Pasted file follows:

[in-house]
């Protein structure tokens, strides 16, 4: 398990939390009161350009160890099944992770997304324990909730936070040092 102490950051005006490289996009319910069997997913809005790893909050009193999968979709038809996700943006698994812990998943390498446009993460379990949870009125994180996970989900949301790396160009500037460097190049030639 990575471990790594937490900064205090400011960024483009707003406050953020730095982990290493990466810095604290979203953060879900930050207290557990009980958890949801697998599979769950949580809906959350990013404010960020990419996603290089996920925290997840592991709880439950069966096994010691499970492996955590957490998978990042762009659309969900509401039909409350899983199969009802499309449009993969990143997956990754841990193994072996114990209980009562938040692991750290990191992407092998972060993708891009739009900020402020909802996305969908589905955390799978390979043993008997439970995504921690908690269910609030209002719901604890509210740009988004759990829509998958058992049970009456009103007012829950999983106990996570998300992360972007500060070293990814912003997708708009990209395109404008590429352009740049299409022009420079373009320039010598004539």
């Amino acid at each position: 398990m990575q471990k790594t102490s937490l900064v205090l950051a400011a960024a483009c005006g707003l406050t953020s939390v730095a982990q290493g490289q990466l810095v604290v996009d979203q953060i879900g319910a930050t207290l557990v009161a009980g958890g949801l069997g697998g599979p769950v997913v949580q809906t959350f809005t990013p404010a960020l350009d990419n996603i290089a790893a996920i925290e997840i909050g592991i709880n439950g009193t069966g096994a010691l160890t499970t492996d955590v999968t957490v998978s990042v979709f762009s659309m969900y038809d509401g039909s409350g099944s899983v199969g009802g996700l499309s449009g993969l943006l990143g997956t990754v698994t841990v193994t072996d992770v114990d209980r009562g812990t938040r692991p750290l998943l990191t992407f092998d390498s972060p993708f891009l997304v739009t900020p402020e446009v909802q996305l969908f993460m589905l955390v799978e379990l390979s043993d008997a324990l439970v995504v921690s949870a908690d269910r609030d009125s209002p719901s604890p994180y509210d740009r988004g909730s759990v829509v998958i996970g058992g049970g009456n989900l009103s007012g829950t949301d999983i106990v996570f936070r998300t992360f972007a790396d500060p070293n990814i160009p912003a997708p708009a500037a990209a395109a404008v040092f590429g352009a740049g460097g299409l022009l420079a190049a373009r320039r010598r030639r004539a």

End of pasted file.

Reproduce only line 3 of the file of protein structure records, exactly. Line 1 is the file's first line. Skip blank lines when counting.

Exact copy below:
């Amino acid at each position: 398990m990575q471990k790594t102490s937490l900064v205090l950051a400011a960024a483009c005006g707003l406050t953020s939390v730095a982990q290493g490289q990466l810095v604290v996009d979203q953060i879900g319910a930050t207290l557990v009161a009980g958890g949801l069997g697998g599979p769950v997913v949580q809906t959350f809005t990013p404010a960020l350009d990419n996603i290089a790893a996920i925290e997840i909050g592991i709880n439950g009193t069966g096994a010691l160890t499970t492996d955590v999968t957490v998978s990042v979709f762009s659309m969900y038809d509401g039909s409350g099944s899983v199969g009802g996700l499309s449009g993969l943006l990143g997956t990754v698994t841990v193994t072996d992770v114990d209980r009562g812990t938040r692991p750290l998943l990191t992407f092998d390498s972060p993708f891009l997304v739009t900020p402020e446009v909802q996305l969908f993460m589905l955390v799978e379990l390979s043993d008997a324990l439970v995504v921690s949870a908690d269910r609030d009125s209002p719901s604890p994180y509210d740009r988004g909730s759990v829509v998958i996970g058992g049970g009456n989900l009103s007012g829950t949301d999983i106990v996570f936070r998300t992360f972007a790396d500060p070293n990814i160009p912003a997708p708009a500037a990209a395109a404008v040092f590429g352009a740049g460097g299409l022009l420079a190049a373009r320039r010598r030639r004539a």